Employees also care about the changes that can come with a buyout. Things that create concerns among new owners are staff morale, the staff’s surprise to find that there’s a new owner, the staff’s concerns about the viability of the business, etc. “Why’d they sell it?” “Are we going to lose our jobs?” “What about the redundant positions between the two companies?” “Will there be staff cuts?” As a retiring business owner, your mind is elsewhere. This may seem like it isn’t worth worrying about. Even so, these concerns are quite normal. Think back to the days when you were an employee.

Employees and changes

Employees always have concerns when a business changes hands. It’s not hard to find stories broken promises made when a large business is bought by a new owner or merged with another. Everything is champagne & roses at the press conference in an effort to keep everyone calm & avoid disrupting the business. Employees aren’t dumb. They’ve seen friends & family deal with these situations. They’ll be understandably concerned that they’re in for the same. If you don’t have experience with this, ask around. I doubt it’ll be hard to find someone who’s had a bad experience with this. Anyone from Columbia Falls can explain it.

Morale is always a concern. New owners bring a new culture to the business. The change may or may not be positive. If your staff doesn’t have to worry about that once the sale is announced, they’ll be less distracted & concerned. They’re less likely to be involved in gossip about what might / might not happen with the “mysterious” new owner. This may seem silly to worry about, but people work for you for a reason & money isn’t all of it.

If you’re nearing retirement age, your team has already wondered what you’re doing with the business at retirement. They just haven’t asked you. You might think it’s none of their business, but they often ARE your business.

Before finding a buyer

Finding a buyer sometimes happens quickly. For some, it can take years, which can be excruciating to a wanna-be retiring business owner. There are so many dependencies. Sometimes it comes down to luck. Someone happens to know someone who is ready to buy and things simply happen to match up.

Make sure your business is truly ready to be sold. That means it’s ready to buy, take over, and run. Processes are documented. Job descriptions not only exist, but they’re up to date. Accounting is clean and tightened up. Marketing pipelines are reasonably consistent. Sales conversion is predictable. Supply lines and vendor relationships are solid.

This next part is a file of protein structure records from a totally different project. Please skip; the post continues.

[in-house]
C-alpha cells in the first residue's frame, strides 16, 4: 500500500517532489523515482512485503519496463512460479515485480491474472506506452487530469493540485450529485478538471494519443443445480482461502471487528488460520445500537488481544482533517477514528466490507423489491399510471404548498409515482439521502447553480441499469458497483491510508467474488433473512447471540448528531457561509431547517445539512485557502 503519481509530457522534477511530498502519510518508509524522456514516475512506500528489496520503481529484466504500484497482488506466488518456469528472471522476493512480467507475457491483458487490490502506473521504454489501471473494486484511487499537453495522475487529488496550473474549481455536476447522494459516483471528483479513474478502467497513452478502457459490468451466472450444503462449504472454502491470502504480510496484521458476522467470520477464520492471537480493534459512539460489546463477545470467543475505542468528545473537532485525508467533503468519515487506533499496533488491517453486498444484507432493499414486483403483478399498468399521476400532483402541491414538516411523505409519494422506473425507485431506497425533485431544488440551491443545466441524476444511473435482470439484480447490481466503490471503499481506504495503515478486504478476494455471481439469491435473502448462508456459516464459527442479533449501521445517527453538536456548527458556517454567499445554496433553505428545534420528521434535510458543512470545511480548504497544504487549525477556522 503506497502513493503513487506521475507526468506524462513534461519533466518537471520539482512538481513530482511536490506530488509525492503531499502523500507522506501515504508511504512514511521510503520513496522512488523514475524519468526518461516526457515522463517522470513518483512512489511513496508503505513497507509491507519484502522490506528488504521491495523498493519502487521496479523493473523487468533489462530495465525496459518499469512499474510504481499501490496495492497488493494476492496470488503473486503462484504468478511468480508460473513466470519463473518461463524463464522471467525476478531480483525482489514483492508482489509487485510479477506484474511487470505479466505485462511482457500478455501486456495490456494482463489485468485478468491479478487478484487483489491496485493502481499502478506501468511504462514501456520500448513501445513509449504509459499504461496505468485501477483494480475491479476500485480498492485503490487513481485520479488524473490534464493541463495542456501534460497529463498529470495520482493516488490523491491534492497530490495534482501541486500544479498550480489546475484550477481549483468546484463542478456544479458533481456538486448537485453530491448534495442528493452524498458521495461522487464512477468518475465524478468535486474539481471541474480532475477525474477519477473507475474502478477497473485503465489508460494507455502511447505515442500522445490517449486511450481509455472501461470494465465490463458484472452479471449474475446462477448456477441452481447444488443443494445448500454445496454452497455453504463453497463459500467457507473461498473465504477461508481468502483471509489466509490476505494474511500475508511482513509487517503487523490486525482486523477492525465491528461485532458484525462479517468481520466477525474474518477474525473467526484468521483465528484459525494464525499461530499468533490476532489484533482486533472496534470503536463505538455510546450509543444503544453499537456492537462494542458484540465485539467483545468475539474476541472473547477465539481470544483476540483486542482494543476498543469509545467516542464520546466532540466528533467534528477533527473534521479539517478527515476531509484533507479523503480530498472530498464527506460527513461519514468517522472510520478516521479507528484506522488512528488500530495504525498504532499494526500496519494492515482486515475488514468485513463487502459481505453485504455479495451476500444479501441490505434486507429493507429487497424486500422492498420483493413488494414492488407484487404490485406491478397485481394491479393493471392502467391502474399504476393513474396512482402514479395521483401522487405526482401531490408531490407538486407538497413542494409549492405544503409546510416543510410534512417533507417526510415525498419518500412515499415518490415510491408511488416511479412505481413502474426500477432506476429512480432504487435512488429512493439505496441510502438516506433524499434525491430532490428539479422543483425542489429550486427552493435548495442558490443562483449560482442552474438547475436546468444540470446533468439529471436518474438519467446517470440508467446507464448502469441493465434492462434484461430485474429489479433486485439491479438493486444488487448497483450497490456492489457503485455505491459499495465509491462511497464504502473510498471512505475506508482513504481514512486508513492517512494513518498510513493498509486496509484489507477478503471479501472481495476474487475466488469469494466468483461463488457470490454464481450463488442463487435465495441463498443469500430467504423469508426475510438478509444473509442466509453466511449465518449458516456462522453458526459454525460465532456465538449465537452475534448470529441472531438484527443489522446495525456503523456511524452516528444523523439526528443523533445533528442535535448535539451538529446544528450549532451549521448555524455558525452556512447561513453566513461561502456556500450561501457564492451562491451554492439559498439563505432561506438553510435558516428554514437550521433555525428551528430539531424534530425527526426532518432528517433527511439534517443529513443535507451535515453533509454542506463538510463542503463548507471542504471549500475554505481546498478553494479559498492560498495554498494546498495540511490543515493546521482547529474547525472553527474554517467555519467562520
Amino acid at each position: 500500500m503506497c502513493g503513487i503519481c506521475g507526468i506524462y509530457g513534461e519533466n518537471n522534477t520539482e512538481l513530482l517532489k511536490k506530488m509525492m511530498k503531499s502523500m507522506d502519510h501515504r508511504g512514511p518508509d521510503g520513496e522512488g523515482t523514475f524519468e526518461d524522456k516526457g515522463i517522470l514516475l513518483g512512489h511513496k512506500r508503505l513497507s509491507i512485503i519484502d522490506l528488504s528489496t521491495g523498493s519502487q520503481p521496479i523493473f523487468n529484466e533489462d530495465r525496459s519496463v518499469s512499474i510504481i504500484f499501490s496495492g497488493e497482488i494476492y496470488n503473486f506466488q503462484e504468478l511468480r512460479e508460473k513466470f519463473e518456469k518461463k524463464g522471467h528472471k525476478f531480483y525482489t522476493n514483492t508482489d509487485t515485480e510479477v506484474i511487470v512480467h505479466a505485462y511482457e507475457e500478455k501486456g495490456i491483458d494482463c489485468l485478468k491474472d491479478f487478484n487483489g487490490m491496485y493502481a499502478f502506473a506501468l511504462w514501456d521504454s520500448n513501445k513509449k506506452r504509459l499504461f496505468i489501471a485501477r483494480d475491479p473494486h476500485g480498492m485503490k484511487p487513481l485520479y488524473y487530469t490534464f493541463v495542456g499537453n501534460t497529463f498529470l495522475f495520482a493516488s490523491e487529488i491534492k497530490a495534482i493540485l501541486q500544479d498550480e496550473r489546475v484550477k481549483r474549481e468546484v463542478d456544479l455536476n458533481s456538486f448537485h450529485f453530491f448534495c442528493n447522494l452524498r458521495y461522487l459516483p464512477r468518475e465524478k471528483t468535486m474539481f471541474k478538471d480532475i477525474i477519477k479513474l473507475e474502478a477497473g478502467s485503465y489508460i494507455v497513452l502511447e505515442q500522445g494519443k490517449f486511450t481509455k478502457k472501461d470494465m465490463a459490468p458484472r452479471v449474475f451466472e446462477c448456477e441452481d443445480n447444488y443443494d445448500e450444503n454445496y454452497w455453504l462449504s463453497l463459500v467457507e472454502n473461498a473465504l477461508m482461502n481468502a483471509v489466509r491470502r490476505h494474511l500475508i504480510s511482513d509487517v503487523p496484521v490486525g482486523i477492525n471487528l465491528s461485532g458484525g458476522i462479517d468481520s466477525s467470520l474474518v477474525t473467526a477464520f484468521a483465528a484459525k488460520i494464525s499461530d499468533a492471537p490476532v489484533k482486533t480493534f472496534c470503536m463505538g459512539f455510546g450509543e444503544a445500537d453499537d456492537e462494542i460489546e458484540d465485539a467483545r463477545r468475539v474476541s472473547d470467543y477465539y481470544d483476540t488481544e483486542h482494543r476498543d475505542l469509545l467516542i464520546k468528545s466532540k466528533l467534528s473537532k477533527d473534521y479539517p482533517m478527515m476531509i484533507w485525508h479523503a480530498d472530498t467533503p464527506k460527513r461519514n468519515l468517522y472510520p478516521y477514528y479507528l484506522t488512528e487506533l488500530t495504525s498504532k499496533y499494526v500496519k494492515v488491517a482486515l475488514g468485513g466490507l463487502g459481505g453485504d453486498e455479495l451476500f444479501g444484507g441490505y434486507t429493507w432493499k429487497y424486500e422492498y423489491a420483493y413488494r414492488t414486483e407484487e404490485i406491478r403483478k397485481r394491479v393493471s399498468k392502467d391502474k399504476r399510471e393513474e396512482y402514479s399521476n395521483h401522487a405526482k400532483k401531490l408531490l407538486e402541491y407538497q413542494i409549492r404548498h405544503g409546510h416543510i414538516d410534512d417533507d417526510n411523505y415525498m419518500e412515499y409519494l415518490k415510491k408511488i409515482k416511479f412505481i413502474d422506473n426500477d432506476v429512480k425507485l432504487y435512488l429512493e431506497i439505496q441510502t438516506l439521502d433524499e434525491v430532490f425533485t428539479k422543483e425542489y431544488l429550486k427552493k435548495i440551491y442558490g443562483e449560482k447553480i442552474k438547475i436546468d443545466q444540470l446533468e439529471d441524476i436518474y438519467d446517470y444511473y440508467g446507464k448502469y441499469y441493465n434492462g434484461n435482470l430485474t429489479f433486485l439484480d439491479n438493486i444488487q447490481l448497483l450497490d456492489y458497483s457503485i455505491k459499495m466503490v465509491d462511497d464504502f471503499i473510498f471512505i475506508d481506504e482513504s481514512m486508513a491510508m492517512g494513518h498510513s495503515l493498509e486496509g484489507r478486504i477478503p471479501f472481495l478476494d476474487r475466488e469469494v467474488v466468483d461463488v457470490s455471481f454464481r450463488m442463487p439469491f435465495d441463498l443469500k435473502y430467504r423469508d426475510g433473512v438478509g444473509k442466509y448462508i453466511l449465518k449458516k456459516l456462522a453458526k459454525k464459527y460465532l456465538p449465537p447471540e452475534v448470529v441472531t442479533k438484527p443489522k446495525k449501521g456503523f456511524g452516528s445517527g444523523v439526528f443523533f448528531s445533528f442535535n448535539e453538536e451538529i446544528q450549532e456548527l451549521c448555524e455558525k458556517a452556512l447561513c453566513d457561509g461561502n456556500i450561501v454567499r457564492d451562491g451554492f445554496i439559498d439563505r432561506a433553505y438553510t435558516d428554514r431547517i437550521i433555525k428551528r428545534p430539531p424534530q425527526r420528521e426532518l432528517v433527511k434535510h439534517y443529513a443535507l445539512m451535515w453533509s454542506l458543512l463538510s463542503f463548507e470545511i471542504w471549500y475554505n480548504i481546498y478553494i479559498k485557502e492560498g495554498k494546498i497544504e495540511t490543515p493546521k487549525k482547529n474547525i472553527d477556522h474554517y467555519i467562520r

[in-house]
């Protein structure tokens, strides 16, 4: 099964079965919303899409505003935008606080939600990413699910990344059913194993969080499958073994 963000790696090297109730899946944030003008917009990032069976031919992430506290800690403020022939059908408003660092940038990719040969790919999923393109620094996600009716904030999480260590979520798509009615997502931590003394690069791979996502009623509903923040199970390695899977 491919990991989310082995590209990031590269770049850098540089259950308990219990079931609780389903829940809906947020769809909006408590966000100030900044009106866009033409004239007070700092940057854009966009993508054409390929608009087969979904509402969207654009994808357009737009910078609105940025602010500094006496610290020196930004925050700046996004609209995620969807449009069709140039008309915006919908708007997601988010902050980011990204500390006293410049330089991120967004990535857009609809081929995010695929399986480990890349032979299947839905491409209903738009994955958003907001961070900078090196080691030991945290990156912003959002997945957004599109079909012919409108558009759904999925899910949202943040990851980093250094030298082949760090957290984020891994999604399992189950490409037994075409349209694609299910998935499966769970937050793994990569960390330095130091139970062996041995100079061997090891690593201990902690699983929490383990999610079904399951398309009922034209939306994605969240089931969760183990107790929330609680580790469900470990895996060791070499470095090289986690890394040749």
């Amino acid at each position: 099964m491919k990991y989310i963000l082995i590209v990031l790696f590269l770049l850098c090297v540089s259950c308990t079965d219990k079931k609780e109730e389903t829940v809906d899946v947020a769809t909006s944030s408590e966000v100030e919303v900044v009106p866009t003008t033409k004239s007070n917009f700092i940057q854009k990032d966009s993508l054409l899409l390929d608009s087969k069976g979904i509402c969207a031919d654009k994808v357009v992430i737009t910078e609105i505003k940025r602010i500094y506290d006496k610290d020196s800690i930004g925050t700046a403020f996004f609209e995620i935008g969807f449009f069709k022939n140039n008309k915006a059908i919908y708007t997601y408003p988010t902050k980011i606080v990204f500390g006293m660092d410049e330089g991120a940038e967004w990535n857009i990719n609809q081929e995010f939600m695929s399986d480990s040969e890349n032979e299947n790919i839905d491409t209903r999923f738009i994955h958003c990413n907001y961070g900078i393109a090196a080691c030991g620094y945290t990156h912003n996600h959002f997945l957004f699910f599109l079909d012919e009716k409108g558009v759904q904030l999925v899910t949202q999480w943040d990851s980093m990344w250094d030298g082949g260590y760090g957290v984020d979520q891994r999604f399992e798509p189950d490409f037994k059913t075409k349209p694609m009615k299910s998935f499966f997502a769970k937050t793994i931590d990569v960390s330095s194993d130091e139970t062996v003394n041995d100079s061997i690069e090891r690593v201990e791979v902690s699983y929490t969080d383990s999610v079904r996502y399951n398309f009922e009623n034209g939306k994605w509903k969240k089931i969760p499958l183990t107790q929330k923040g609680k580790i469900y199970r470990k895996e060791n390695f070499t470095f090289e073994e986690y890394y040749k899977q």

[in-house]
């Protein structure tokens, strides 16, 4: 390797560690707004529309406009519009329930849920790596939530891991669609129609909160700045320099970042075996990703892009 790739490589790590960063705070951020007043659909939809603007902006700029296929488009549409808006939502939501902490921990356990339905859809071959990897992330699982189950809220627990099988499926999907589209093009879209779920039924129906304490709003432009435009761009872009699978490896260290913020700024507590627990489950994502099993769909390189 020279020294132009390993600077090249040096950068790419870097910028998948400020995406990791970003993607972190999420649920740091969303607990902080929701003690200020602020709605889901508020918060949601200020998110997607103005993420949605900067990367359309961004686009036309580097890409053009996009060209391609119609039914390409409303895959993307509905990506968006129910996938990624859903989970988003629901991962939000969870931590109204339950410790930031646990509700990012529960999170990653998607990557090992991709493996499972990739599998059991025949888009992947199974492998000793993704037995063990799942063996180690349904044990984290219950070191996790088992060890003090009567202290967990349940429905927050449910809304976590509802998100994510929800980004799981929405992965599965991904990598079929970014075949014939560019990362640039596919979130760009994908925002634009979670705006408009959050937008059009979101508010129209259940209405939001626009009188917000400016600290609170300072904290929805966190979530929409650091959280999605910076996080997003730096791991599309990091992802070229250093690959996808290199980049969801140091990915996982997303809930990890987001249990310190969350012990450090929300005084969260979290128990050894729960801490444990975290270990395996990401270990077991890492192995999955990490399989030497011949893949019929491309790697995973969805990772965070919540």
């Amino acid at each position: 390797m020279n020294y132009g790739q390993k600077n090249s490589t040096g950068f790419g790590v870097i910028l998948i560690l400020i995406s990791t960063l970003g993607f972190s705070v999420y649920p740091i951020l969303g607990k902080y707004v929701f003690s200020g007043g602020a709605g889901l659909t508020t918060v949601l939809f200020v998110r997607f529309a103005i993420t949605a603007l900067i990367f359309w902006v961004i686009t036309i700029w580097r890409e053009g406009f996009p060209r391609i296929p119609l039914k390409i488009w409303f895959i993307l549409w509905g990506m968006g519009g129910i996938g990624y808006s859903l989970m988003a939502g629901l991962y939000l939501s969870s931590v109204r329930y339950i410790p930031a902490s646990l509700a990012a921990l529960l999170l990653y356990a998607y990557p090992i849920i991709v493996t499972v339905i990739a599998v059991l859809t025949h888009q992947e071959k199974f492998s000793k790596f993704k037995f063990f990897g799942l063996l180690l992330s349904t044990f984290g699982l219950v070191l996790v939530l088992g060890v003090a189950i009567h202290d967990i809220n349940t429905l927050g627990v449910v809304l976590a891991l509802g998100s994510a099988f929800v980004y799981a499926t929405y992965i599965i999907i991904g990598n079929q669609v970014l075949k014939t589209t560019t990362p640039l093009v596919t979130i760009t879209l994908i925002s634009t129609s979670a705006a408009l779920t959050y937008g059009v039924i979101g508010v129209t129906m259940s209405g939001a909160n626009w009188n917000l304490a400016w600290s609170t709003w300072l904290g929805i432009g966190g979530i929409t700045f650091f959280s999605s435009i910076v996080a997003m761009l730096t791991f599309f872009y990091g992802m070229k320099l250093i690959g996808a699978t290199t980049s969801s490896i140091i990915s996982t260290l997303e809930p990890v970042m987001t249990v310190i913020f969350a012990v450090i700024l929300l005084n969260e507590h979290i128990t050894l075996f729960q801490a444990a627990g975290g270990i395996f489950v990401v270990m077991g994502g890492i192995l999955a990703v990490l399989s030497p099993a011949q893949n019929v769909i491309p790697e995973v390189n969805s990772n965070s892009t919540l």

Make sure there are as few “bodies” as possible. When I say “bodies”, I mean “bad things I’m going to find if I dig enough”. You might have heard this phrased as “I’ve been here long enough to know where all the bodies are buried.” It’s a perhaps roughly toned way of saying that you know the good & the bad of a business. The strengths, sure. But also the weaknesses that few know, much less talk about.

The fewer bodies that exist at “Hey, we’re for sale” time, the better. Most prospects won’t see them. The truly interested? They’re exactly the ones who will dig deep enough to find them – the last ones you want to give a reason to walk away.

Photo by Tim Mossholder on Unsplash

Categories
Direct Marketing Email marketing Internet marketing

Moving the needle

I recently received an email from someone who creates marketing materials. They’re trying to expand their business and having some trouble. They’ve been approaching the top 100 companies in a particular niche after reviewing their website. The approach involves sending them an email specific to a perceived marketing-related need based on their website review. Unfortunately, the effort isn’t getting much traction. That’s why they approached me – to get some help guiding their efforts. They shared an example of the work they might create for someone. Bottom line: They’re trying to move their own needle by moving someone else’s. I have a few suggestions. Maybe they’ll help you too.

Who has the problem you can solve?

The top 100 companies in any broad national market are going to need a very compelling reason to give you any attention for any reason.

A company of this stature has a marketing team, a plan (hopefully), goals / desires, a budget (probably), and they think they know where they are going marketing-wise. Is there an experienced marketing VP or similar at the helm? Probably. Does their marketing team have a (presumably) well-thought out, strategic plan for “hitting their numbers”. I’m referring not just to achieving the lead and closed sale numbers they want.